The MSC Opera - a beautiful, well appointed and maintained ship! The service staff was superb - both attentive and friendly. Each port-of-call and tour was outstanding - great sights and tours that were not overly rushed while being informative. Unfortunately, the same level of excellence does not pervade the ship. Activities involving process and procedure usually result in organized mayhem. By way of example, I arrived at the embarkation terminal in Amsterdam and was greeted by an MSC Cruises staff member at the main entrance. He directed me to fill out tags for my luggage, to place my luggage in a collection bin and to board the ship directly upon reviewing my Express Check-In paperwork. Taking the escalator to the second floor and following the signage indicating where to go, I was immediately attacked by Attila the Hen for entering the passenger processing area while it was closed. Note I arrived at the terminal at the time specified by the cruise line and no barrier was in place to prevent my entry. Attila, however, quickly located and strung a barrier across the entry way. After waiting for an hour, my wife and I were processed and permitted access to the ship and our cabin. Time passed and I became concerned as every other cabin on my deck had their luggage by their cabin door while mine was nowhere in sight. Despite being assured by the Reception Office that everyone was "working hard" on two occasions, the ship pulled away from the pier and I was still without luggage despite the passage of five hours. Making my third trip to Reception I was asked if I could identify my luggage from a collection of suitcases that all bore the same hand-completed luggage tags. I found my bags; they were eventually delivered to my cabin. Three days later, however, I returned to my cabin to discover a complete ticket package that contained printed luggage tags. I still wonder why I wasn't linked to the ticket package at the terminal, or why the representative was telling passengers to hand-complete luggage tags. I also wonder how long the ship's staff would have left the luggage in the holding area rather than matching a name to the passenger manifest. To be completely candid there are serious security implications within this tale - the ship had departed the pier without verification that corresponding luggage owners were on-board.
My next disappointment, unless you cruise with the express intention of loosing weight, was the food. Actually, it was an enormous disappointment. Overall, the food was bland and the portions miniscule. For example, one evening I ordered Chicken Cacciatore. What I got was a baked chicken thigh - no sauce, no flavor - just a baked thigh on a plate. To add insult, the thigh had to have been purchased from a preserve for pygmy chickens. How about the Duck a l'Orange? What I received was a slice of duck skin, but this time with sauce. The Risotto was a pile of starch - being served at every multiple course dinner. Deciding to try the top deck buffet as a means of avoiding the main dining room for breakfast and lunch, I was again disappointed to find similar conditions. The breakfast juices were nothing more than highly sugared powdered drinks. To label them as juice is outright fabrication. The toast could have doubled as roofing tile. Any meats were dry and typically tough as an old buffalo. The lettuce for salads was always deeply submerged in water. The salad dressing was watery and had no flavor. I will stop with the culinary disappointments list to keep this critique from becoming voluminous. Suffice to say I made it a point to find a snack while ashore especially enjoying the tours which crossed meal times without food being provided by the ship.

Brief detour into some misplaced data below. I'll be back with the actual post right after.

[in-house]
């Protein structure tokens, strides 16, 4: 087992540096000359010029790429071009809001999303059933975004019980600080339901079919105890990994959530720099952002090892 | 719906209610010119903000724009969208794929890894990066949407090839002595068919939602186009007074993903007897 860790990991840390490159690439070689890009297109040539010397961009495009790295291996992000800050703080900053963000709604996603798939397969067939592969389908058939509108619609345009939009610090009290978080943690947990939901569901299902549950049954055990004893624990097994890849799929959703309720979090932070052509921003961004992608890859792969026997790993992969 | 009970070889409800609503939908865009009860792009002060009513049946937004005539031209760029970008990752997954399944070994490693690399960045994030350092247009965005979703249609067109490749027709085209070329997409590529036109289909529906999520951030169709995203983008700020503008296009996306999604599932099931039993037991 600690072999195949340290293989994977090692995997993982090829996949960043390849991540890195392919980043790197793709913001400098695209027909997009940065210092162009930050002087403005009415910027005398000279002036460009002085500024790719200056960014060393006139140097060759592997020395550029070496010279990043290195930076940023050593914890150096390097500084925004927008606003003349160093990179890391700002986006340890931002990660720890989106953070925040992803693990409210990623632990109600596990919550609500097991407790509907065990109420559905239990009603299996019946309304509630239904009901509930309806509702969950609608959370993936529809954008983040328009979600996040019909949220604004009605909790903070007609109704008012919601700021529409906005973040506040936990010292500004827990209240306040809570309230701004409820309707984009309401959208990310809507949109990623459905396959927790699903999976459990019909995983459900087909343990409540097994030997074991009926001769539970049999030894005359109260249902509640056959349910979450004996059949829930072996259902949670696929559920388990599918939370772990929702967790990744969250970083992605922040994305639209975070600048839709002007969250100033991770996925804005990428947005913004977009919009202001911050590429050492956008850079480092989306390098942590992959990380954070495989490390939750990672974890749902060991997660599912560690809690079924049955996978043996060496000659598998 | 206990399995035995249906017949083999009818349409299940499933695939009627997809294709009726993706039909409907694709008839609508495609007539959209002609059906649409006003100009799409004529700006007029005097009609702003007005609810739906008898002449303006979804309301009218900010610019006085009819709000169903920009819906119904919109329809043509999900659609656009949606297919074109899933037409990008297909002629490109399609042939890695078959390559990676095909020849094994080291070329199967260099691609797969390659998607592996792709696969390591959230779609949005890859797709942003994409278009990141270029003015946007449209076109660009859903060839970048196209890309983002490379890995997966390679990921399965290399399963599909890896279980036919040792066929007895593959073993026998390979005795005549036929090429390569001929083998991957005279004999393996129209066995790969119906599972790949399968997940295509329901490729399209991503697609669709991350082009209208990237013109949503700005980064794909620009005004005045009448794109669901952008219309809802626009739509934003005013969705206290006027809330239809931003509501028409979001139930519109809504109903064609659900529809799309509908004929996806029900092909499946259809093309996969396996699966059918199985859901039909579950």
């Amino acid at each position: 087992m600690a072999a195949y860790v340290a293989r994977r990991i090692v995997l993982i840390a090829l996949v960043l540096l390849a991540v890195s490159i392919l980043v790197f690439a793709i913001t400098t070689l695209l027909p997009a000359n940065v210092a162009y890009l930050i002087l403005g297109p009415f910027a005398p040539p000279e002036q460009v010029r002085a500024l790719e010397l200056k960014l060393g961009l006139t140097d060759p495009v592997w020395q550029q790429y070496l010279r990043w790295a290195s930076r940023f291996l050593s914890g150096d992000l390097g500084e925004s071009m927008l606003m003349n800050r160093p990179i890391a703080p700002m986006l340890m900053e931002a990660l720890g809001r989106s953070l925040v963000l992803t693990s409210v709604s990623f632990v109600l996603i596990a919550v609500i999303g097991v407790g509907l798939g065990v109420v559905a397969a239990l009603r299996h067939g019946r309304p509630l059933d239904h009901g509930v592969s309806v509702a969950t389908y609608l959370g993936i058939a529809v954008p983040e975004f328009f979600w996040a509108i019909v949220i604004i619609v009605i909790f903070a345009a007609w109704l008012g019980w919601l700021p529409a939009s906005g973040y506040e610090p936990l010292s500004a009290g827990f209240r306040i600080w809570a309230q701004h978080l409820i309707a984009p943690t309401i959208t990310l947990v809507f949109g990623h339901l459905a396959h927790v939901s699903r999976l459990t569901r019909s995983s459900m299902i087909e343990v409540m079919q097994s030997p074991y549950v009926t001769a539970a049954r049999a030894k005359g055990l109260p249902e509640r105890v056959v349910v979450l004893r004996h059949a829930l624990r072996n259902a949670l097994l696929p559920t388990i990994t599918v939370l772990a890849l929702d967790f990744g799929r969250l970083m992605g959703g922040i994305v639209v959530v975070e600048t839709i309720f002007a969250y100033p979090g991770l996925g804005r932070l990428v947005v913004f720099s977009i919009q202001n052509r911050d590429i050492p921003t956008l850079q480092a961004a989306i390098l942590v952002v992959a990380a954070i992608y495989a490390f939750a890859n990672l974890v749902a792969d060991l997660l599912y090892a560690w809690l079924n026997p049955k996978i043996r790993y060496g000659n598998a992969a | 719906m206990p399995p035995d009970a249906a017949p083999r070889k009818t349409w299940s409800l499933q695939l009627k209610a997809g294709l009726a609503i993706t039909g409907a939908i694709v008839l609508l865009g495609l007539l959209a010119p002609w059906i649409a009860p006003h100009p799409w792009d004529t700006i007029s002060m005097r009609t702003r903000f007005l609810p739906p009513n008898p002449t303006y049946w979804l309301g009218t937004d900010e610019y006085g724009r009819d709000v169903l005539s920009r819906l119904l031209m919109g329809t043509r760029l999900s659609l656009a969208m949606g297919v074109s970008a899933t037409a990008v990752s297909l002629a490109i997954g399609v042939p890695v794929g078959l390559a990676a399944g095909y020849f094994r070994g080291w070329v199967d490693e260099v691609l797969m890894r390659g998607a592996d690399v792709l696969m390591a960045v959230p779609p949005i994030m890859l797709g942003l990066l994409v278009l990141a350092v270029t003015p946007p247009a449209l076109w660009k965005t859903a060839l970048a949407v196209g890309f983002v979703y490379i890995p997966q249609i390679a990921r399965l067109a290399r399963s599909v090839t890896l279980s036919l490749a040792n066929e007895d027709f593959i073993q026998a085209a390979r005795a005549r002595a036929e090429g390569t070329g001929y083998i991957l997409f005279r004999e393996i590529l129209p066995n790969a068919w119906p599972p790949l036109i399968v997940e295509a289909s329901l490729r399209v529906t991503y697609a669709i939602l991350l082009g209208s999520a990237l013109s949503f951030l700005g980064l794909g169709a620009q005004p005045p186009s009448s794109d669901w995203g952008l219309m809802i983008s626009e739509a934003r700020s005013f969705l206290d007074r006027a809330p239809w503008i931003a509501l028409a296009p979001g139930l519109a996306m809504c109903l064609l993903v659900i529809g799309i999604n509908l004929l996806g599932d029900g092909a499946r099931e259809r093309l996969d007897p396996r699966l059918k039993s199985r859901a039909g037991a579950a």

After numerous days of being held prisoner, my last experience aboard was not surprising. According to the ship's bulletin, the breakfast buffet was to start at 6:00 am on the day of disembarkation. Arriving in the hallway to the buffet at approximately 6:15 am, my ears were greeted with loud and very angry voices. A ship's officer was preventing passengers from entering the buffet as, according to him, it was not to open until 6:30 am. Ultimately, the crowd surged past him into the buffet. When I finally turned the corner and entered the buffet - I had absolutely no desire to impede the progress of the crowd which had formed behind me - there stood the same officer with his fists and eyes raised to the ceiling sobbing, "It's not my fault." One would rightly conclude it was highly fortunate that we never encountered a true emergency while at sea. Although I do wonder why anyone was in a hurry to get anything other than some coffee and perhaps some yogurt - the yogurt was terrible even though I digress. I have to suspect that whoever was responsible for buying the ship's food loved cheap without giving any regard to quality.
The cabin was well appointed and spotlessly clean. Of all the cruise ships I've been on with a veranda it was the smallest although the company's web site accurately cited its dimensions. The veranda was also the smallest I've experienced. One great plus, however was the drapery. For one of the very few times in my travel life the drapes completely blocked the morning light - no beams of light to wake before you are ready to wake up. The TV also needed replacing - got tired of watching semi-purple people and so on. The beds were comfortable and high enough off the floor to enable the storage of luggage under it. Overall, even though the room had its shortcomings, it was bright and cheerful - a nice stay.